Alexander Smith. When future generations look back upon the beginning of the 21st century and seek a way to understand the claustrophobia and fear that defined so much of our popular media of the time, let them look upon The Raid and weep. The Raid is what martial arts cinema looks like in our young century: bleak, dystopian and hyper-violent. This is brutality at its barest. Do you know how you can tell just how iconic he is? Another Lau Kar-leung classic for the Shaw Brothers, Mad Monkey Kung Fu is just an inherently likable film that deftly balances feats of athleticism with broad humor.
Hsiao Ho, a martial artist who does not get the recognition that he deserves, stars as a young street urchin and thief who is taken in by a street entertainer who performs alongside a trained monkey. Eventually, he must use his new style of monkey kung fu to seek out a local brothel owner who is holding a young woman hostage. Hsiao Ho is wonderfully expressive in the role, and his acrobatics in particular are top-notch.
He plays the part of the long-suffering, then overconfident, then humbled student perfectly. This is the film that made a star of Sonny Chiba, who you will again recognize as the wizened sword-maker Hattori Hanzo in Kill Bill. The rage and intensity in his face goes a long way, and they got mileage out of it for multiple sequels. Magnificent Butcher has the slapstick and bawdy humor that one usually expects from a Sammo Hung star vehicle, but it also knows how to be deadly serious at the same time, which makes it rather unique.
Hung stars as a literal butcher who has learned the ways of kung fu from folk hero Wong Fei-hung, played here by the truly magnificent Kwan Tak-hing, who was 74 at the time but puts on an incredible physical performance.
Butcher Wing, meanwhile, reunites with his long-lost brother and must help him rescue his kidnapped wife. Sammo Hung really was one-of-a-kind. Wing chun is a very influential style of martial arts when it comes to film, but it might be surprising for martial arts fans to know that true, traditional wing chun is actually quite rare on screen. Warriors Two , a modest, straightforward story of a young man training in martial arts to protect a town, is one of those few films well-regarded as featuring quite a lot of authentic wing chun, in the style which master Ip Man would have taught to a young Bruce Lee.
The irrepressibly youthful Chan plays a Hong Kong cop who comes to New York for a wedding and gets sucked into a criminal underworld. Do look for classic stunts, like Chan leaping off a building and onto a fire escape with no wires or nets. Wheels on Meals is a silly, silly movie, but damn, is the action amazing. You really have to see it to believe it. A loose chronicle of the nascent legend of Yip Man, the film skirts the line between noir-ish tragedy and chiaroscuro thriller, rarely leaving room to discern the difference.
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The first is an all-out brawl in a theater that sends bodies flying in all directions as members of multiple schools clash. The second is the really iconic one, as Gordon Liu takes on Wang Lung Wei in a truly unique location—the ultra-cramped alleyway between two buildings. As the fight progresses and they drive deeper into the alley, space becomes tighter and tighter until the two have only a foot or two in which to conduct combat.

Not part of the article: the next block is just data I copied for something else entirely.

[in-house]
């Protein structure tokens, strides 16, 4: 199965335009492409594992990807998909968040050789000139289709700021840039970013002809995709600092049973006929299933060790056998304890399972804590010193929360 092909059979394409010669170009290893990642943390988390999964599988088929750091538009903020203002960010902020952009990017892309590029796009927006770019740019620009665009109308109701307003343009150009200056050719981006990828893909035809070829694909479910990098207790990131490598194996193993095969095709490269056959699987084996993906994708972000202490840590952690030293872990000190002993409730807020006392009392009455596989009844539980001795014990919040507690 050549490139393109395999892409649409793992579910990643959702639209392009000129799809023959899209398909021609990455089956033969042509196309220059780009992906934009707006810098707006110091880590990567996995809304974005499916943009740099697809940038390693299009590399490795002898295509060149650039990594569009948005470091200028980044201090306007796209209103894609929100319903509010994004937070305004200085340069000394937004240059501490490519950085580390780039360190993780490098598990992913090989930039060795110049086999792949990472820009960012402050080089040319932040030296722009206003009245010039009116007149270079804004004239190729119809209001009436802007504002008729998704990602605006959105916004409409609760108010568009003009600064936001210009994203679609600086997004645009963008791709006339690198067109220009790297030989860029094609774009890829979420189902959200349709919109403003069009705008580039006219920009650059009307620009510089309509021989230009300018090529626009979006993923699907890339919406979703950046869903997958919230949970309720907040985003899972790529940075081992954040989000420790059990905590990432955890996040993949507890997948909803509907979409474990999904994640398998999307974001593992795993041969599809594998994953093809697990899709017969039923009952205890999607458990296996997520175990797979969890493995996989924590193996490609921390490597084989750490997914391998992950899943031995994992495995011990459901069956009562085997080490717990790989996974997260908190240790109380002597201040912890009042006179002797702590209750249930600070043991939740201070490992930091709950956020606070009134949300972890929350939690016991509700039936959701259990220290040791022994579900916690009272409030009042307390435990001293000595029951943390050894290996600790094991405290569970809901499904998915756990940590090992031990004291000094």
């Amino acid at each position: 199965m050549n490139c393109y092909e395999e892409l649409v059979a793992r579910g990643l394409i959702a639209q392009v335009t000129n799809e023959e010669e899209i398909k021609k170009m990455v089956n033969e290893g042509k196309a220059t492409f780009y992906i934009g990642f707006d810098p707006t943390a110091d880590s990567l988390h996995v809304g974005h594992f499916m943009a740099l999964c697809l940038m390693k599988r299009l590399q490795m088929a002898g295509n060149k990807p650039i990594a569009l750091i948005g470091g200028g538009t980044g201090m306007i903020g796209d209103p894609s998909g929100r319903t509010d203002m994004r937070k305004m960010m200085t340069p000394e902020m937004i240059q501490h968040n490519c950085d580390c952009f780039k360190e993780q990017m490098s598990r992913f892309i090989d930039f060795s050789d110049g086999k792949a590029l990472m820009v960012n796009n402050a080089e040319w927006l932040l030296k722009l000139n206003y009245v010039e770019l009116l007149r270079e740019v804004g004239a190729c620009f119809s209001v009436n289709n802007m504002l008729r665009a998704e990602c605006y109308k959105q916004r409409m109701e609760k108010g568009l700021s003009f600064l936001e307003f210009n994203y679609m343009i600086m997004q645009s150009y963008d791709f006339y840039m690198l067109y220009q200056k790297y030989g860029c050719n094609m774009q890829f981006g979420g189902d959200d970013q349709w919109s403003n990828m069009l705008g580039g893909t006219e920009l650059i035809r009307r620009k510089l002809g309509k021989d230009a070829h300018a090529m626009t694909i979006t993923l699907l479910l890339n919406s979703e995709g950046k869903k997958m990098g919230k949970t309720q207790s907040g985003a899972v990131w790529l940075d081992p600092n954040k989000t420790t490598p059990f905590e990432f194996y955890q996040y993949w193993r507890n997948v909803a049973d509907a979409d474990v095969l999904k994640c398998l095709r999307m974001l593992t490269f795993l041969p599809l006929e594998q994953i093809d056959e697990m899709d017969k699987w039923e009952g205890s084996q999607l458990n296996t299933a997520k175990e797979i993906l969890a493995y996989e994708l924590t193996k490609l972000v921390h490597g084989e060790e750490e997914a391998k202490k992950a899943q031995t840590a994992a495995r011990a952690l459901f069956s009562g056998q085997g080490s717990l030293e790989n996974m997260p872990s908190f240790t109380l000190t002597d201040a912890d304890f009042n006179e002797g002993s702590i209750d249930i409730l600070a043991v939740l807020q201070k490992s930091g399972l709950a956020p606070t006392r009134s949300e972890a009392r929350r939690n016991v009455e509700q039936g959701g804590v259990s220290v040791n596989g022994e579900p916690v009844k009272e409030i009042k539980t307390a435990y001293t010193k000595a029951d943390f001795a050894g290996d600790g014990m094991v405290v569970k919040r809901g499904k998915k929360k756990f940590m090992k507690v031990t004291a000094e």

It completely changes the aesthetic of a traditional kung fu battle, and the choreography evolves with it. The film is unconventional in portraying the Japanese not as outright villains but simply aggrieved, honorable fighters. What we get from that set-up is a fascinating contrast in styles, and fights that pit balanced elements of combat against one another—for example, Chinese drunken boxing vs. Sino-Okinawan karate. Or Japanese weapons such as the sai against Chinese butterfly swords. Another Venom Mob film from Chang Cheh, and one of the best. It was a shift for Lo Mang, who usually played characters who were sort of powerful, likable galoots, but he shines by giving what is likely his best performance in a story about a gang of outlaws who plot to intercept a large shipment of gold.
A film of style, grace and gravitas, A Touch of Zen is unusual in that it features a veritable non-combatant as its lead protagonist, although he is surrounded by many others who know how to fight. Remember that scene in The Blues Brothers where Jake and Elwood drive the Bluesmobile through a mall and wreck it up good? Chan plays a cop again who goes after bad guys again. Why complicate the plot synopsis any more than that? The only sensible way to rank Jackie Chan movies is simply to focus on the action and the death-defying stunts, which all the films in the Police Story series have in spades.
Chan has called the first Police Story his greatest film, though, and who are we to argue?
Leave it to Jet Li to invent Tai Chi. Junbao handles a ball of wind-bonded leaves as a raver would a pair of glowsticks. Shogun Assassin is bizarre to explain, hilarious to watch and incredibly entertaining from start to finish, a garish but gorgeous piece of exploitation cinema that transcends its grimy aesthetic and becomes something absolutely beautiful. Shogun Assassin is the American name for the film, which is assembled from footage clipped together from two Japanese samurai films adapted from a popular manga called Lone Wolf and Cub.
The American release, however, completely transforms the experience by cutting down the story to its barest necessities, adding voiceover narration from the point of view of a toddler, and preserving all the fight scenes in their hyper-violent glory. The tale of a father on the run with his young, vulnerable son just gets more and more ridiculous from start to finish, and the body count is too high to count.